Green Party of Connecticut v. Garfield

Decision Date19 December 2008
Docket NumberCivil Action No. 3:06cv1030 (SRU).
Citation590 F.Supp.2d 288
CourtU.S. District Court — District of Connecticut
PartiesGREEN PARTY OF CONNECTICUT, S. Michael Derosa, Libertarian Party of Connecticut, Elizabeth Gallo, Joanne P. Phillips, American Civil Liberties Union of Connecticut, Roger C. Vann, Association of Connecticut Lobbyists, Barry Williams, and Ann C. Robinson, Plaintiffs, v. Jeffrey GARFIELD, in his official capacity as Executive Director and General Counsel of the State Elections Enforcement Commission; Richard Blumenthal, in his official capacity as Attorney General of the State of Connecticut; Patricia Hendel, Robert N. Worgaftik, Jaclyn Bernstein, Rebecca Doty, Enid Johns Oresman, Dennis Riley, Michael Rion, Scott A. Storms, Sister Sally J. Tolles, in their official capacities as Officials and Members of the Office of State Ethics; and Benjamin Bycel, in his official capacity as Executive Director of the Office of State Ethics, Defendants, Audrey Blondin, Common Cause of Connecticut, Connecticut Citizens Action Group, Kim Hynes, and Tom Sevigny, Intervenor-Defendants.

David J. McGuire, American Civil Liberties Union, Hartford, CT, Kevin James, Mark J. Lopez, Lewis, Clifton & Nikolaidis, Mark H. Ladov, American Civil Liberties Union Foundation, New York, NY, R. Bartley Halloran, Garrett S. Flynn, Law Office of R. Bartley Halloran, Farmington, CT, for Plaintiffs.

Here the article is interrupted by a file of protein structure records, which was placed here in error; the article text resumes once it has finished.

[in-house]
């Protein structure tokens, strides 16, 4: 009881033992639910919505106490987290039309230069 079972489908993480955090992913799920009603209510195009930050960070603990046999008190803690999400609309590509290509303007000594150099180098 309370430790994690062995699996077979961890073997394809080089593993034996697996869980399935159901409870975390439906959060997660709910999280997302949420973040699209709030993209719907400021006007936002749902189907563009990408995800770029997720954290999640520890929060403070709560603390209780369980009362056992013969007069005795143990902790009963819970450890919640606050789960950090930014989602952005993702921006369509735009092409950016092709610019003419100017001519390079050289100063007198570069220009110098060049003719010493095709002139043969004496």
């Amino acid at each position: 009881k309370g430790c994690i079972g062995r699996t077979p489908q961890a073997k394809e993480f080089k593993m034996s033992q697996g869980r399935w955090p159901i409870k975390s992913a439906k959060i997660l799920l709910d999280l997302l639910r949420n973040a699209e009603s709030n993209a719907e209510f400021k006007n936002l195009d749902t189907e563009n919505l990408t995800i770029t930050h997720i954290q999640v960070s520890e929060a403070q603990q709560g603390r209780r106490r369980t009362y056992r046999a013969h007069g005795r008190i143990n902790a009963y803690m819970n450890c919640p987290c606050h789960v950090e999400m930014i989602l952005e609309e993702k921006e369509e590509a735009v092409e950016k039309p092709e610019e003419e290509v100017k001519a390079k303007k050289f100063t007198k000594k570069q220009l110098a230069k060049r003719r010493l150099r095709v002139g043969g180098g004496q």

Maura Murphy-Osborne, Perry A. Zinn Rowthorn, Attorney General's Office, Hartford, CT, for Defendants.


STEFAN R. UNDERHILL, District Judge.

The instant motions for summary judgment present another chapter in the litigation over Connecticut's recently-enacted campaign finance reform law. In those motions, the government and intervenordefendants (collectively "the government" or "the state") seek summary judgment on the plaintiffs' claims that the campaign contribution and solicitation bans for certain lobbyists, state contractors, and their immediate family members violate their First Amendment rights of speech and association.1 The plaintiffs have filed two cross-motions for summary judgment, arguing that those contribution and solicitation prohibitions depart from clearly established Supreme Court precedent and have no support in fact or law.

Although the challenged law imposes an outright prohibition on plaintiffs' ability to make and solicit campaign contributions for candidates seeking state elected office, because the burden of the statute falls on marginal speech and associational rights lying closer to the edge than the core of First Amendment protections, I conclude that the Act's contribution and solicitation bans are subject to less exacting "closely drawn" scrutiny. In light of Connecticut's recent history of corruption scandals involving high-ranking state politicians, I conclude that the legislature had a constitutional, sufficiently important interest in combating actual and perceived corruption by eliminating contributions from individuals with the means and motive to exercise undue influence over elected officials. Because the law does not materially undermine the plaintiffs' core First Amendment rights to engage in meaningful expressions of political belief and support or to freely associate with candidates and political parties, the bans are narrowly tailored to pass constitutional muster. Therefore, because the challenged provisions are closely drawn to the state's sufficiently important state interest of preventing actual and perceived corruption, the government's motion for summary judgment is granted and the plaintiffs' cross-motions for summary judgment are denied.